Macrobiotic diets have been described by the American Medical Association as “one of the most dangerous dietary regimens, posing not only serious hazards to the health of the individual but even to life itself.”
The Government expert used to tell people to not drink water, which isn’t good, and to avoid fruit—so much so that it resulted in modern-day cases of scurvy.
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Cult diets: a form of child abuse.
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Food zealotry and youth: new dilemmas for professionals.
PMID: 4357413 PMCID: PMC1775
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Compared to the SAD the standard American diet, it’s got a lot of things going for it. Only a quarter of the saturated fat intake, less than half the sugar intake. A very respectable fiber intake, two-and-a-half times the national average, but actually taking in more sodium. So, while the macrobiotic diet is an anti-inflammatory diet—has a negative dietary inflammatory index score, as opposed to the pro-inflammatory American diet—some of the most anti-inflammatory foods are herbs and spices. So, instead of adding all that sea salt and soy sauce, the macrobiotic diet could be improved by using natural seasonings instead.
randomized, double-blind, placebo-controlled, crossover studies of kale, and show that it suppresses the after-a-meal increase in blood sugars. Eat a meal of white rice, chicken, and eggs and get a big spike in blood sugar—though significantly less adding just a tablespoon of dried kale powder, as opposed to some kind of placebo powder (though the effect is visually exaggerated by their y-axis shenanigans).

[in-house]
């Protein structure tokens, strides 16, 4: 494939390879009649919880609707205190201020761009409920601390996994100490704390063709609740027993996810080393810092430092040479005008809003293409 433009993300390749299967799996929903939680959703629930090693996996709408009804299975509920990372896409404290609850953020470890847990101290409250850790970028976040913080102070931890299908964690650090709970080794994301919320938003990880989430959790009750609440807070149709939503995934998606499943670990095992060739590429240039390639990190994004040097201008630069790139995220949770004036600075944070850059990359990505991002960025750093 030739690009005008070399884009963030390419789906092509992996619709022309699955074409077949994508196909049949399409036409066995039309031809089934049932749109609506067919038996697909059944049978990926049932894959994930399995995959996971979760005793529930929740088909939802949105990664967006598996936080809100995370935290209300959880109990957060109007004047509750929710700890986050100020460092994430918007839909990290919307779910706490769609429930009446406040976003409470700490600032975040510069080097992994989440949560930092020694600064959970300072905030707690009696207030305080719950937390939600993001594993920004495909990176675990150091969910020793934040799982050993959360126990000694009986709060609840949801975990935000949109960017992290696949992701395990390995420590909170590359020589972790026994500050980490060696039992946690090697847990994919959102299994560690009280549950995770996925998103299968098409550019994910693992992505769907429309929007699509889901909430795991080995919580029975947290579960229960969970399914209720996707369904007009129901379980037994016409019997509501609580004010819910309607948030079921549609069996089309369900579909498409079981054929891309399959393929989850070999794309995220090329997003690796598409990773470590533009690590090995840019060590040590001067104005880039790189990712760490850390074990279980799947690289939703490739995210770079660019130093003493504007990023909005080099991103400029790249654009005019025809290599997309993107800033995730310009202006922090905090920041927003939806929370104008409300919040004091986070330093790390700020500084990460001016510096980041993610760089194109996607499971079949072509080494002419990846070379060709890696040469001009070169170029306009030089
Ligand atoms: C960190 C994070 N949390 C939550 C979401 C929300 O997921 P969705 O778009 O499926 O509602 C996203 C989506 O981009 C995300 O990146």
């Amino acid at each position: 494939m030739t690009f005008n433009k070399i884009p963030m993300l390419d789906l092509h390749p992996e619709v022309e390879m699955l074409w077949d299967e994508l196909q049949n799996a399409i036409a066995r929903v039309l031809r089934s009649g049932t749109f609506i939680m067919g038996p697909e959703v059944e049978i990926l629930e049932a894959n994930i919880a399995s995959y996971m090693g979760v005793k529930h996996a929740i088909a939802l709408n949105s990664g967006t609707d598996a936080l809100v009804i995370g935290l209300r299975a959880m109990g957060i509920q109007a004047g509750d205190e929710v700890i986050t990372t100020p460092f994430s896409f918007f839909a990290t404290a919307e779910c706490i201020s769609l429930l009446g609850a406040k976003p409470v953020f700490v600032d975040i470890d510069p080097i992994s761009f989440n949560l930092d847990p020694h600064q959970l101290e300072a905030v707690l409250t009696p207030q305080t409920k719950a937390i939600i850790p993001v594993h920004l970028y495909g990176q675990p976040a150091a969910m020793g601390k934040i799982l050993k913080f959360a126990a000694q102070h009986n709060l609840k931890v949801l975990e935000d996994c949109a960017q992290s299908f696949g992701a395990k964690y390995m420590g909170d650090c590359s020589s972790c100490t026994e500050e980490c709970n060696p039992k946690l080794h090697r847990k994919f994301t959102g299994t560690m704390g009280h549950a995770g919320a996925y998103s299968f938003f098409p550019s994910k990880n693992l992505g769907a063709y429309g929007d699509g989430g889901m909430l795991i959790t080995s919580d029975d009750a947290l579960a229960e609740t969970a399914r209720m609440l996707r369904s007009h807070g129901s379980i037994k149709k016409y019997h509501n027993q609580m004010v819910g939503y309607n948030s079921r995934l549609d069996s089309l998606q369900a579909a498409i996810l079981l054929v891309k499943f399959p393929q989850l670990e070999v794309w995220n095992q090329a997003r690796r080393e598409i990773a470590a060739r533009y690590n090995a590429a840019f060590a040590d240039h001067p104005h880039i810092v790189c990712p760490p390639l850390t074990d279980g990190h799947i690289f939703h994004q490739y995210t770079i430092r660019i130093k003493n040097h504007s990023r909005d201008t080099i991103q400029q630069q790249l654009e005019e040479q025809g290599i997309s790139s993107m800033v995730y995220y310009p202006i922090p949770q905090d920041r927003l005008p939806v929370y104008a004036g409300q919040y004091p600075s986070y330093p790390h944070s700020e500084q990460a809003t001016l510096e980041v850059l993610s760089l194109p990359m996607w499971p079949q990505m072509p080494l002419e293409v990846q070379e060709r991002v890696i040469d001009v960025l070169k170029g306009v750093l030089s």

And macrobiotic diets use whole grains, which can significantly improve insulin sensitivity compared to refined grains, which may be due in part to all the wonderful things fiber can do to help our good gut bacteria thrive—which could potentially lower inflammation, and decrease diabetes risk. But you don’t know…until you put it to the test.
Just three weeks on a strictly plant-based diet composed mostly of whole grains, vegetables, and beans and… they got about a 10% drop in blood pressure, a whopping 35% drop in LDL (bad) cholesterol, and a 38% drop in fasting blood sugars—in just 21 days. Were these changes statistically significant? Here’s some three-month P values for you. Those are my kind of P values. In other words, yes, the changes were significant in every possible way.
, Mario Pianesi, a strictly plant-based diet based mostly on whole grains and vegetables, with legumes and some seeds, and decaf green tea as the preferred beverage. Look at these extraordinary numbers: a near 40% drop in fasting blood sugars; near 27% drop in LDL cholesterol in 21 days.
Nutr Cancer. 2015;67(6):933-40. doi: 10.1080/01635581.2015.1055369. Epub 2015 Jul 25.
Nutrient Composition and Anti-inflammatory Potential of a Prescribed Macrobiotic Diet.